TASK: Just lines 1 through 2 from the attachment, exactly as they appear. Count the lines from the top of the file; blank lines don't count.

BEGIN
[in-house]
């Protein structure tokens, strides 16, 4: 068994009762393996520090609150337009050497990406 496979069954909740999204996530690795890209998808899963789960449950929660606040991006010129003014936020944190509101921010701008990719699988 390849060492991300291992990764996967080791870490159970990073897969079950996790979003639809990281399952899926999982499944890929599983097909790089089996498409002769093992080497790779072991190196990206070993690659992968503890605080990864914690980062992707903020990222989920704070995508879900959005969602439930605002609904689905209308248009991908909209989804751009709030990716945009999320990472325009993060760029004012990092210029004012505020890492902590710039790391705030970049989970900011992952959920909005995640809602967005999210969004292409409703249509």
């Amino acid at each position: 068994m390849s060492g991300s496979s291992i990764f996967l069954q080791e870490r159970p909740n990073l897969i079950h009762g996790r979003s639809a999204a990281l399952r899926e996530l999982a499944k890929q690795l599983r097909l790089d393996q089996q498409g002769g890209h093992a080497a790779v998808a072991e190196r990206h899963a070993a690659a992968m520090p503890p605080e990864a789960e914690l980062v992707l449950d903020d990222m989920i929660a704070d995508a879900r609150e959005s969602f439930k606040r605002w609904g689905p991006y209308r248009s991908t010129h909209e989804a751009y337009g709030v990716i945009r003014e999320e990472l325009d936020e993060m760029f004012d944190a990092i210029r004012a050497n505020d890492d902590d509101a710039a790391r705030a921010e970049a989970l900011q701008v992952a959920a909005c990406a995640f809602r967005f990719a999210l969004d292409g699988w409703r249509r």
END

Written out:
[in-house]
């Protein structure tokens, strides 16, 4: 068994009762393996520090609150337009050497990406 496979069954909740999204996530690795890209998808899963789960449950929660606040991006010129003014936020944190509101921010701008990719699988 390849060492991300291992990764996967080791870490159970990073897969079950996790979003639809990281399952899926999982499944890929599983097909790089089996498409002769093992080497790779072991190196990206070993690659992968503890605080990864914690980062992707903020990222989920704070995508879900959005969602439930605002609904689905209308248009991908909209989804751009709030990716945009999320990472325009993060760029004012990092210029004012505020890492902590710039790391705030970049989970900011992952959920909005995640809602967005999210969004292409409703249509």